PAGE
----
Ephesians 4:29 | NIV (1984) | Other Versions | Context
There are many instances in the Bible that speaks about the importance of the words that come from our mouth and warns against verbal sin, which often seems so common and trivial to us that we don’t even feel bad doing it; we often don’t repent for it and more often than not, we aren’t been aware that we’ve sinned by doing it. In this verse especially, Paul doesn’t simply tell us to watch what we say, but more importantly to consider our words as grace and thus speak intentionally in accordance to grace.
Unwholesome talk – While most of us would probably avoid the mainstream vulgarities; we often fail to realize that a huge chunk of the words that leave our mouths are unwholesome. It boils down to a definition of what’s unwholesome. Other translations termed this corrupted, foul, filthy – and in Greek the term used here is only ever used one other time in the New Testament Bible – Matthew 7:17, used to describe a bad or a rotten fruit. While unwholesome may be a much nicer way of putting it, these term general imply similar negative connotations. Perhaps we should think about this conversely to make things clearer. What kinds of talk would you consider wholesome or pure or clean? Words of genuine praise and thanksgiving; perhaps. Constructive criticism. Words of encouragement and of comfort. Words that expresses joy and words that cheer others up without being dirty. Your list may be longer. For now, mine stops here.
In retrospect, consider again what you would consider unwholesome. If its hard, let me give you a suggestion – it is anything that does not fall into what you would consider wholesome. John Piper categorizes language that we should avoid into 4 parts. Taking the name of the Lord in vain [Exo 20:7]. Trivializing that which has immense significance (or terrible realities) – like any swear language or cry that involves terms like hell, holy, death. Reference to sex and the body vulgarly. And lastly any mean-spirited speech, like gossip, accusations, slander, mockery, complaining, cursing. Or it could be just a simple ‘shut up’ or anything that you snap out in anger. Nor should there be obscenity, foolish talk or coarse joking, which are out of place, but rather thanksgiving [Eph 5:4]. Basically, in summary, unwholesome talk is every speech that does not uplift people spiritually.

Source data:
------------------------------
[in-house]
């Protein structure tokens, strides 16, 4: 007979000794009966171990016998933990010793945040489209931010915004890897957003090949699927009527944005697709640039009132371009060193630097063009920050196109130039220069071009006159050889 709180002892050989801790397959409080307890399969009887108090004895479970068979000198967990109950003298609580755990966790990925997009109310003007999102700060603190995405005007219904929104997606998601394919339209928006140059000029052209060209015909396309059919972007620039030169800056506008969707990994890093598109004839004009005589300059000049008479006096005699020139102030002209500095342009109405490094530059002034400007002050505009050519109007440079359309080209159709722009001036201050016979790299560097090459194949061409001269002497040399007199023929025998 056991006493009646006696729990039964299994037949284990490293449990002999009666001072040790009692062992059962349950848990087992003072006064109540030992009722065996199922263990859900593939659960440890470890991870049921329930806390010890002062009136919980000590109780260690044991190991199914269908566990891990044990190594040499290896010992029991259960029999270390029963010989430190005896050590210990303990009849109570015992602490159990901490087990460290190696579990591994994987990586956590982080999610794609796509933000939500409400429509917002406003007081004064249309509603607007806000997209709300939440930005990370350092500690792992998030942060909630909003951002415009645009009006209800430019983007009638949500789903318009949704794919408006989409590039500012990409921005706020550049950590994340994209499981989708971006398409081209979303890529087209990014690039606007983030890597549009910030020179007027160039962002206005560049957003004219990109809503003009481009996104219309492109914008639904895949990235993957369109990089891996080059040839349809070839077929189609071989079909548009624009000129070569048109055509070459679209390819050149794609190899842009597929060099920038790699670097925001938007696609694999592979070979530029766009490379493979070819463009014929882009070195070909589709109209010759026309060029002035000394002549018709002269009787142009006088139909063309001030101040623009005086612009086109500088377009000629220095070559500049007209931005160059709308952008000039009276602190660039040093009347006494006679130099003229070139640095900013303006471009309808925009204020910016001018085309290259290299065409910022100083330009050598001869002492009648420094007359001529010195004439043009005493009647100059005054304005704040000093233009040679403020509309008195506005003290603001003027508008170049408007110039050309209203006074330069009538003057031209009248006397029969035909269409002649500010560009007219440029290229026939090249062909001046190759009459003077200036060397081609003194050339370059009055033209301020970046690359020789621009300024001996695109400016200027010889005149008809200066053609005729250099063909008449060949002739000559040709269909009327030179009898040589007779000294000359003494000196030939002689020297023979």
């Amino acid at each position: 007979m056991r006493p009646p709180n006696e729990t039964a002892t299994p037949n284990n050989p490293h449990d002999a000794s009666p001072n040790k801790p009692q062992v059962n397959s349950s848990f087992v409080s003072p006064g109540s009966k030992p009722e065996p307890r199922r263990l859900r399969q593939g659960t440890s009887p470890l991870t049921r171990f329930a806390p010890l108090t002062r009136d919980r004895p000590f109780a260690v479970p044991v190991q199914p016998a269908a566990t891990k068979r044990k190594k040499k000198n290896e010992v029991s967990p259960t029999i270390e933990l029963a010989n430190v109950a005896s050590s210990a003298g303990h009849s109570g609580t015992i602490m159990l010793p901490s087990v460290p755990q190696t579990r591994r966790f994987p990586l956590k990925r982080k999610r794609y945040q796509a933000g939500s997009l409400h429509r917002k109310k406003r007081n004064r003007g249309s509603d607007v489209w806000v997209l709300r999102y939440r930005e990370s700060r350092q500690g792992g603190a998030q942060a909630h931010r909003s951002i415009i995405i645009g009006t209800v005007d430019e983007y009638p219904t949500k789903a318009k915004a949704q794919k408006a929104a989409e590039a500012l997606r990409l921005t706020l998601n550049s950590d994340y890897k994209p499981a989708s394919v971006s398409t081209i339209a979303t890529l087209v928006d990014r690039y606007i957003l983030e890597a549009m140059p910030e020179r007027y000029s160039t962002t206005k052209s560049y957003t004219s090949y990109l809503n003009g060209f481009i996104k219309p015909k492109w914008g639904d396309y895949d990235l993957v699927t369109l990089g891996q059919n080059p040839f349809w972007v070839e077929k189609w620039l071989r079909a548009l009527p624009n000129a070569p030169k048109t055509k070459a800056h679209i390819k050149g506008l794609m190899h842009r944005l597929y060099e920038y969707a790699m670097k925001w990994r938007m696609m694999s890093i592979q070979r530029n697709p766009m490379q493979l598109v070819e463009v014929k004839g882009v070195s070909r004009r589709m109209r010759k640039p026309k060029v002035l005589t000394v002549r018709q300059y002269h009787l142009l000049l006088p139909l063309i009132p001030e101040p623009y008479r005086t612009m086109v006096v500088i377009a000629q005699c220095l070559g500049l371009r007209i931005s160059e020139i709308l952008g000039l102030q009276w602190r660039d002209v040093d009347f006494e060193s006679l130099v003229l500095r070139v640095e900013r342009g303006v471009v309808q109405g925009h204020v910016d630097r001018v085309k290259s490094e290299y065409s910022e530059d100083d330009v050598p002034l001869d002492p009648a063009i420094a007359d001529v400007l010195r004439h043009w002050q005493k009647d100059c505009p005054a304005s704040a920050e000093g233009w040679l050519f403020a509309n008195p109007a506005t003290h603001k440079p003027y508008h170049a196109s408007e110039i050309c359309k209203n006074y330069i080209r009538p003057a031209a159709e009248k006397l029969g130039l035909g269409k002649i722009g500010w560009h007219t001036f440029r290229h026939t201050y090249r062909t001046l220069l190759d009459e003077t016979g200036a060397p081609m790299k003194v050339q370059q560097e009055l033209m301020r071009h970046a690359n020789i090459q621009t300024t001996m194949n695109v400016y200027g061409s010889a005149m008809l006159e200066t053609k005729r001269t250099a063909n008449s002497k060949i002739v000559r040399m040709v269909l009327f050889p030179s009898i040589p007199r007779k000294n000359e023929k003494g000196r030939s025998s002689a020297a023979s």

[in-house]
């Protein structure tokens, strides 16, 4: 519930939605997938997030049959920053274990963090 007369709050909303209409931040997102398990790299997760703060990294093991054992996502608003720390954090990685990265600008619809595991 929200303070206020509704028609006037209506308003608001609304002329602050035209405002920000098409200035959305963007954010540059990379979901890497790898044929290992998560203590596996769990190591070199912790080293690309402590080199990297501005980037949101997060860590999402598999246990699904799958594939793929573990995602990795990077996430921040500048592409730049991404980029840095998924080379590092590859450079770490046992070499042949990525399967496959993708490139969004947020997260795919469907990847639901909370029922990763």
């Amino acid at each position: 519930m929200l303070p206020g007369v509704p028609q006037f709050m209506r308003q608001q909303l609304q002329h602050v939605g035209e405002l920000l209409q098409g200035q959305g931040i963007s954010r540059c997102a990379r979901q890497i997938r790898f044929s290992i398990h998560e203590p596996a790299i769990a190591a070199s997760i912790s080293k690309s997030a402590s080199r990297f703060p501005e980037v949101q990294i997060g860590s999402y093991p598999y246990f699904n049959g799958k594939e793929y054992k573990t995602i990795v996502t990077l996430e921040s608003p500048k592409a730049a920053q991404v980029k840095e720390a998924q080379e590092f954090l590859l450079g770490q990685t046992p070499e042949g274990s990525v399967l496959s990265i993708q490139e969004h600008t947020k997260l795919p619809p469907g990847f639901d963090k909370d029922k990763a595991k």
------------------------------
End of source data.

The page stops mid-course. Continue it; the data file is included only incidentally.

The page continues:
Only what is helpful for building others up according to their needs – in other translations this may be rendered as for edifying purposes – and this clearly tells us to keep our mouth shut if we don’t have anything beneficial and constructive to say – not literally, but if what you say is of no benefit to those who hear it, then your words are meaningless. It’s one thing to be unable to build others up through your words – nothing bad will happen. But it’s another thing to stumble others through your words. Verbal attacks are often as difficult to handle as physical attacks. Let’s not waste our time talking about rubbish and fool around. Instead, let us bless others with our words.
That it will benefit those who listen – many other versions describe this as that may give grace to those who hear (ESV), which changes the entire perspective of the issue of speaking – it’s based on grace. More specifically, a gracious heart and mind. Most Christians, or even non Christians, have some kind of personal rules that prevents them from cursing or spewing vulgarities. That is good, but not enough. On top of deliberately not saying corrupted things; on top of saying wholesome things, we should also constantly consider if what we say will edify others and glorify God. Often a statement of perfectly pure intentions, a word of praise, an intentionally inspiring speech, may be misunderstood or delivered in a way that causes misunderstanding. The tone and timing that you say it matters a lot as well. This requires sensitivity and grace. Words from a wise man’s mouth are gracious, but a fool is consumed by his own lips [Ecc 10:12].
In most parts of the world today there is free speech – likewise for Christians. It’s just that while this freedom of speech means that the world can say whatever they want, whether we like it or not; it also means that as Christians, we are free not to say what the world says. We are free not to repeat the verbal sins of the world. We are free from the shackles of verbal sin, even if it’s so rampant in our society today that they are everywhere. Not saying it is the first step. The next step is to look at speech from a new perspective – the perspective of grace. Say with the intention to bless. Say with the intention to give grace. Say with the intention to benefit others. Say with the clarity of doing so. Let your conversation be always full of grace, seasoned with salt, so that you may know how to answer everyone [Col 4:6].
Words govern a huge part of our lives, and they often determine how a relationship between two people will be. James tells us to be slow to speak [James 1:19]- an indication really of how often one can get into trouble simply by speaking. Let us encourage one another and build each other up [1 Thes 5:11], thinking about grace. At the same time, let’s speak with sincerity – it is entirely possible that one gets too harped up on the teachings of the apostles and overdo the teachings, with an overly intentional desire to bless and to encourage, even at the wrong time; and that would simply be seen as flattery or hypocrisy. Let us be genuine and gracious in our speech, even when provoked. After all, why would we want to use the same mouth that we worship God with to sin or to curse?